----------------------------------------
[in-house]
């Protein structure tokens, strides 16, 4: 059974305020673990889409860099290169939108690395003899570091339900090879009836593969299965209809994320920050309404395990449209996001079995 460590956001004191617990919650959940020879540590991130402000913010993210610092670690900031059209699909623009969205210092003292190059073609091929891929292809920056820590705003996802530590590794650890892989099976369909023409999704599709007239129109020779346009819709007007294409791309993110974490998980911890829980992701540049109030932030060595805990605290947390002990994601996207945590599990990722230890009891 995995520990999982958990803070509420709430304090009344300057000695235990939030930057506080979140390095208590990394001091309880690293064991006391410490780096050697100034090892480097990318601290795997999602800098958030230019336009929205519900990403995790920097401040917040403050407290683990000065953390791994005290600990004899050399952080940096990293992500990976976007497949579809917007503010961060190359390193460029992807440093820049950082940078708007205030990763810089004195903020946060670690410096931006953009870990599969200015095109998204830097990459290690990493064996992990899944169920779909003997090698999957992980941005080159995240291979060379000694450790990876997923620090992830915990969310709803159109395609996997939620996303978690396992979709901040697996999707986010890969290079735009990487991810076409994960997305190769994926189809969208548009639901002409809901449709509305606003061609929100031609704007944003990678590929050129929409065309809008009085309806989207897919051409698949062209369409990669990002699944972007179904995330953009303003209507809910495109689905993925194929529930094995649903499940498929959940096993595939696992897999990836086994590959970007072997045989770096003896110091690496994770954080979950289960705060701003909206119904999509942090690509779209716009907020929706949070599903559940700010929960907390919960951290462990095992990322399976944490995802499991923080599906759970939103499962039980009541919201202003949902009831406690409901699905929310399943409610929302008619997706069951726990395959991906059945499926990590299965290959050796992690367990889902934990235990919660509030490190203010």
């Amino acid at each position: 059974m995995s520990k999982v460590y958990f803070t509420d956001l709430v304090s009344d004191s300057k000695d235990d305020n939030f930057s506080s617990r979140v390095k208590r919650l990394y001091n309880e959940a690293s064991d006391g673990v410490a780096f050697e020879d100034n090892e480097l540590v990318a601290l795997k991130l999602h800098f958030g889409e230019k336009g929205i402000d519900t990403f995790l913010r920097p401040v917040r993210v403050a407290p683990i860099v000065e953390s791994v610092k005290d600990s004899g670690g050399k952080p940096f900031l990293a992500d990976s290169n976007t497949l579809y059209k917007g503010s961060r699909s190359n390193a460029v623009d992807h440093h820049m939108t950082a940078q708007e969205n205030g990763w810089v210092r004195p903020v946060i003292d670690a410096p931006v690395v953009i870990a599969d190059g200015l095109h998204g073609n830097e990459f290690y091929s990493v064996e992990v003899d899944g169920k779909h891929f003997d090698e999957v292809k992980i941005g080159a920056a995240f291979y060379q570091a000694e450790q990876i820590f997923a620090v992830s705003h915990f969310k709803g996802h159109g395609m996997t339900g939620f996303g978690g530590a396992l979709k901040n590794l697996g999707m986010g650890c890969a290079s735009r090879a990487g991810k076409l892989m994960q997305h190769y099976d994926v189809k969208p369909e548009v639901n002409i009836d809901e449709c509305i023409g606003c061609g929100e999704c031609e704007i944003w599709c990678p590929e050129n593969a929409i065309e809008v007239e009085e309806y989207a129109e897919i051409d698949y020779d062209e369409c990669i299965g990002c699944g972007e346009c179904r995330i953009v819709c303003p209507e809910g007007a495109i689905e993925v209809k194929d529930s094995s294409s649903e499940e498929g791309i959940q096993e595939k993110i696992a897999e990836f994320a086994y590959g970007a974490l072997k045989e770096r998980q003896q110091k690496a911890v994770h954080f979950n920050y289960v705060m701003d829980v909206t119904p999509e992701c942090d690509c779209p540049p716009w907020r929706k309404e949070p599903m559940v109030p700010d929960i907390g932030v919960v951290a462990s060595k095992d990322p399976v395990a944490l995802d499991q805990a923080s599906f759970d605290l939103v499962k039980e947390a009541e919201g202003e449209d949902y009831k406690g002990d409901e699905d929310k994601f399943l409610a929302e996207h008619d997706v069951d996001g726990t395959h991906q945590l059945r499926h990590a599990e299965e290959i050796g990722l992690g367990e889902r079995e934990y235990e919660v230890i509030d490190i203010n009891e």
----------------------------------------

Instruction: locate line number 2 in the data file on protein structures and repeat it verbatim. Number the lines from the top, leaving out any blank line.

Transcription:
């Protein structure tokens, strides 16, 4: 059974305020673990889409860099290169939108690395003899570091339900090879009836593969299965209809994320920050309404395990449209996001079995 460590956001004191617990919650959940020879540590991130402000913010993210610092670690900031059209699909623009969205210092003292190059073609091929891929292809920056820590705003996802530590590794650890892989099976369909023409999704599709007239129109020779346009819709007007294409791309993110974490998980911890829980992701540049109030932030060595805990605290947390002990994601996207945590599990990722230890009891 995995520990999982958990803070509420709430304090009344300057000695235990939030930057506080979140390095208590990394001091309880690293064991006391410490780096050697100034090892480097990318601290795997999602800098958030230019336009929205519900990403995790920097401040917040403050407290683990000065953390791994005290600990004899050399952080940096990293992500990976976007497949579809917007503010961060190359390193460029992807440093820049950082940078708007205030990763810089004195903020946060670690410096931006953009870990599969200015095109998204830097990459290690990493064996992990899944169920779909003997090698999957992980941005080159995240291979060379000694450790990876997923620090992830915990969310709803159109395609996997939620996303978690396992979709901040697996999707986010890969290079735009990487991810076409994960997305190769994926189809969208548009639901002409809901449709509305606003061609929100031609704007944003990678590929050129929409065309809008009085309806989207897919051409698949062209369409990669990002699944972007179904995330953009303003209507809910495109689905993925194929529930094995649903499940498929959940096993595939696992897999990836086994590959970007072997045989770096003896110091690496994770954080979950289960705060701003909206119904999509942090690509779209716009907020929706949070599903559940700010929960907390919960951290462990095992990322399976944490995802499991923080599906759970939103499962039980009541919201202003949902009831406690409901699905929310399943409610929302008619997706069951726990395959991906059945499926990590299965290959050796992690367990889902934990235990919660509030490190203010």